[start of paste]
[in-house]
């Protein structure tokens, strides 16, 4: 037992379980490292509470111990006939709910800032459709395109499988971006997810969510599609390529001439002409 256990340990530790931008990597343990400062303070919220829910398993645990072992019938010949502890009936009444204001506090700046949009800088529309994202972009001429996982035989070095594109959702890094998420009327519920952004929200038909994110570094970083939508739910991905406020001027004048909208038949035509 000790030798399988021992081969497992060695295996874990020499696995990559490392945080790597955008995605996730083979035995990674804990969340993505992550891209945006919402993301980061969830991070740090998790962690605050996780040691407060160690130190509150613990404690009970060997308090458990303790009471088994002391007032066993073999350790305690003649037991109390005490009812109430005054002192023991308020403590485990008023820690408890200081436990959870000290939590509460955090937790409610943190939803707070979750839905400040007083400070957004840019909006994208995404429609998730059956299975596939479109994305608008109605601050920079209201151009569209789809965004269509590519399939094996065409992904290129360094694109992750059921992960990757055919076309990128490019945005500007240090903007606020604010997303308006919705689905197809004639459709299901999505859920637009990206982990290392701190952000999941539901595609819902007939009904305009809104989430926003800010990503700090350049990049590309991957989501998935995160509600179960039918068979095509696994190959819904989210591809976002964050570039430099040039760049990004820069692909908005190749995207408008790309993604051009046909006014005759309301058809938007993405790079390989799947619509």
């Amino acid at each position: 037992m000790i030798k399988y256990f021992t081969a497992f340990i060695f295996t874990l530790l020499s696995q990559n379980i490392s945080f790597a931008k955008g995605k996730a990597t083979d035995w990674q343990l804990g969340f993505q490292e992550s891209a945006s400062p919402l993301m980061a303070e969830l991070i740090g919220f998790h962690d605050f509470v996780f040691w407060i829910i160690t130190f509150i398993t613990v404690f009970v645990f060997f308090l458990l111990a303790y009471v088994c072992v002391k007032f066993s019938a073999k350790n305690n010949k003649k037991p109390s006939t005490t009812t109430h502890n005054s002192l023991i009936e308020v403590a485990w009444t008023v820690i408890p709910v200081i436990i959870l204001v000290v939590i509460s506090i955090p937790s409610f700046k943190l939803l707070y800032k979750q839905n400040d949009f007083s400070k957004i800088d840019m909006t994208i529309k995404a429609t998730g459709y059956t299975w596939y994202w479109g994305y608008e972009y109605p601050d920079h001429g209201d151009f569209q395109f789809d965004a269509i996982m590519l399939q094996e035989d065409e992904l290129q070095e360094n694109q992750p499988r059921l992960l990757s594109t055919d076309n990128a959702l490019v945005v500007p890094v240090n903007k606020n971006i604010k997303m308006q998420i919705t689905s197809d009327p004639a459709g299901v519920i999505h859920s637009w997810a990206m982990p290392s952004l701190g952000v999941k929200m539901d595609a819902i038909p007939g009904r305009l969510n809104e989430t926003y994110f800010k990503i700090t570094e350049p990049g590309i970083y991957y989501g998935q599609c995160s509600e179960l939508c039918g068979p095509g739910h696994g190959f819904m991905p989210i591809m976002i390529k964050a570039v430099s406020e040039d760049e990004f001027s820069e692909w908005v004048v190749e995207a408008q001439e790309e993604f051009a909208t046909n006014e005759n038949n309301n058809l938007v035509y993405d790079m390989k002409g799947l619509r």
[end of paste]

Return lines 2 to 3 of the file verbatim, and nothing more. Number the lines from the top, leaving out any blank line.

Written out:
């Protein structure tokens, strides 16, 4: 037992379980490292509470111990006939709910800032459709395109499988971006997810969510599609390529001439002409 256990340990530790931008990597343990400062303070919220829910398993645990072992019938010949502890009936009444204001506090700046949009800088529309994202972009001429996982035989070095594109959702890094998420009327519920952004929200038909994110570094970083939508739910991905406020001027004048909208038949035509 000790030798399988021992081969497992060695295996874990020499696995990559490392945080790597955008995605996730083979035995990674804990969340993505992550891209945006919402993301980061969830991070740090998790962690605050996780040691407060160690130190509150613990404690009970060997308090458990303790009471088994002391007032066993073999350790305690003649037991109390005490009812109430005054002192023991308020403590485990008023820690408890200081436990959870000290939590509460955090937790409610943190939803707070979750839905400040007083400070957004840019909006994208995404429609998730059956299975596939479109994305608008109605601050920079209201151009569209789809965004269509590519399939094996065409992904290129360094694109992750059921992960990757055919076309990128490019945005500007240090903007606020604010997303308006919705689905197809004639459709299901999505859920637009990206982990290392701190952000999941539901595609819902007939009904305009809104989430926003800010990503700090350049990049590309991957989501998935995160509600179960039918068979095509696994190959819904989210591809976002964050570039430099040039760049990004820069692909908005190749995207408008790309993604051009046909006014005759309301058809938007993405790079390989799947619509």
């Amino acid at each position: 037992m000790i030798k399988y256990f021992t081969a497992f340990i060695f295996t874990l530790l020499s696995q990559n379980i490392s945080f790597a931008k955008g995605k996730a990597t083979d035995w990674q343990l804990g969340f993505q490292e992550s891209a945006s400062p919402l993301m980061a303070e969830l991070i740090g919220f998790h962690d605050f509470v996780f040691w407060i829910i160690t130190f509150i398993t613990v404690f009970v645990f060997f308090l458990l111990a303790y009471v088994c072992v002391k007032f066993s019938a073999k350790n305690n010949k003649k037991p109390s006939t005490t009812t109430h502890n005054s002192l023991i009936e308020v403590a485990w009444t008023v820690i408890p709910v200081i436990i959870l204001v000290v939590i509460s506090i955090p937790s409610f700046k943190l939803l707070y800032k979750q839905n400040d949009f007083s400070k957004i800088d840019m909006t994208i529309k995404a429609t998730g459709y059956t299975w596939y994202w479109g994305y608008e972009y109605p601050d920079h001429g209201d151009f569209q395109f789809d965004a269509i996982m590519l399939q094996e035989d065409e992904l290129q070095e360094n694109q992750p499988r059921l992960l990757s594109t055919d076309n990128a959702l490019v945005v500007p890094v240090n903007k606020n971006i604010k997303m308006q998420i919705t689905s197809d009327p004639a459709g299901v519920i999505h859920s637009w997810a990206m982990p290392s952004l701190g952000v999941k929200m539901d595609a819902i038909p007939g009904r305009l969510n809104e989430t926003y994110f800010k990503i700090t570094e350049p990049g590309i970083y991957y989501g998935q599609c995160s509600e179960l939508c039918g068979p095509g739910h696994g190959f819904m991905p989210i591809m976002i390529k964050a570039v430099s406020e040039d760049e990004f001027s820069e692909w908005v004048v190749e995207a408008q001439e790309e993604f051009a909208t046909n006014e005759n038949n309301n058809l938007v035509y993405d790079m390989k002409g799947l619509r």